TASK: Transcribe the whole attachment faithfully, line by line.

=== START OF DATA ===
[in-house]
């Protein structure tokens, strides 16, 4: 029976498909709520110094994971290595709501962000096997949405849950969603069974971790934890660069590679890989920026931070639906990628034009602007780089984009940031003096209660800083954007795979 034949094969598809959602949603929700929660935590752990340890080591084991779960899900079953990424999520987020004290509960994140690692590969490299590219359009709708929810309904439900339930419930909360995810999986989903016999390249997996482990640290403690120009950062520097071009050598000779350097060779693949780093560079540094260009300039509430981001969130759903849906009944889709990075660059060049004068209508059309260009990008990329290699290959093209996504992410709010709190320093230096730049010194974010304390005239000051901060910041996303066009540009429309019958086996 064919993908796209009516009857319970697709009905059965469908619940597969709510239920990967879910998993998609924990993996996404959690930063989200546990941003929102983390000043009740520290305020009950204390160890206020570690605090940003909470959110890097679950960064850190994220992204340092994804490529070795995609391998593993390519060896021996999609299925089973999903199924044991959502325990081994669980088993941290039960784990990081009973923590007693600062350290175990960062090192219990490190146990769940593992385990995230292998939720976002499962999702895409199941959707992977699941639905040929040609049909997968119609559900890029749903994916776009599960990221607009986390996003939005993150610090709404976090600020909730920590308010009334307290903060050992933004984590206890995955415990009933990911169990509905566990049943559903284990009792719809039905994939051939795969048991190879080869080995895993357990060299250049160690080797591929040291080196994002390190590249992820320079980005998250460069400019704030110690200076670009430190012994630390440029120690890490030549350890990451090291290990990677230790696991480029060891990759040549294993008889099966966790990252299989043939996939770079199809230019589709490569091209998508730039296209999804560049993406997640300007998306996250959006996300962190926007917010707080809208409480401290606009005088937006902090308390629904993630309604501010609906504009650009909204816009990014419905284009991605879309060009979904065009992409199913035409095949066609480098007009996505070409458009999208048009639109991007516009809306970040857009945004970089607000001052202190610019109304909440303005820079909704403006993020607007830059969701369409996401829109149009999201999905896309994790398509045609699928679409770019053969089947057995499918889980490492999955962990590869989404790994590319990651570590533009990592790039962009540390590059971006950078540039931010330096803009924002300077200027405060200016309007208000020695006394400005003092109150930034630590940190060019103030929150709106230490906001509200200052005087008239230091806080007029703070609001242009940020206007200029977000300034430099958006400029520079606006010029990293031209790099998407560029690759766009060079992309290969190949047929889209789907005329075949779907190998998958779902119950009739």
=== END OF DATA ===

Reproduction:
[in-house]
């Protein structure tokens, strides 16, 4: 029976498909709520110094994971290595709501962000096997949405849950969603069974971790934890660069590679890989920026931070639906990628034009602007780089984009940031003096209660800083954007795979 034949094969598809959602949603929700929660935590752990340890080591084991779960899900079953990424999520987020004290509960994140690692590969490299590219359009709708929810309904439900339930419930909360995810999986989903016999390249997996482990640290403690120009950062520097071009050598000779350097060779693949780093560079540094260009300039509430981001969130759903849906009944889709990075660059060049004068209508059309260009990008990329290699290959093209996504992410709010709190320093230096730049010194974010304390005239000051901060910041996303066009540009429309019958086996 064919993908796209009516009857319970697709009905059965469908619940597969709510239920990967879910998993998609924990993996996404959690930063989200546990941003929102983390000043009740520290305020009950204390160890206020570690605090940003909470959110890097679950960064850190994220992204340092994804490529070795995609391998593993390519060896021996999609299925089973999903199924044991959502325990081994669980088993941290039960784990990081009973923590007693600062350290175990960062090192219990490190146990769940593992385990995230292998939720976002499962999702895409199941959707992977699941639905040929040609049909997968119609559900890029749903994916776009599960990221607009986390996003939005993150610090709404976090600020909730920590308010009334307290903060050992933004984590206890995955415990009933990911169990509905566990049943559903284990009792719809039905994939051939795969048991190879080869080995895993357990060299250049160690080797591929040291080196994002390190590249992820320079980005998250460069400019704030110690200076670009430190012994630390440029120690890490030549350890990451090291290990990677230790696991480029060891990759040549294993008889099966966790990252299989043939996939770079199809230019589709490569091209998508730039296209999804560049993406997640300007998306996250959006996300962190926007917010707080809208409480401290606009005088937006902090308390629904993630309604501010609906504009650009909204816009990014419905284009991605879309060009979904065009992409199913035409095949066609480098007009996505070409458009999208048009639109991007516009809306970040857009945004970089607000001052202190610019109304909440303005820079909704403006993020607007830059969701369409996401829109149009999201999905896309994790398509045609699928679409770019053969089947057995499918889980490492999955962990590869989404790994590319990651570590533009990592790039962009540390590059971006950078540039931010330096803009924002300077200027405060200016309007208000020695006394400005003092109150930034630590940190060019103030929150709106230490906001509200200052005087008239230091806080007029703070609001242009940020206007200029977000300034430099958006400029520079606006010029990293031209790099998407560029690759766009060079992309290969190949047929889209789907005329075949779907190998998958779902119950009739």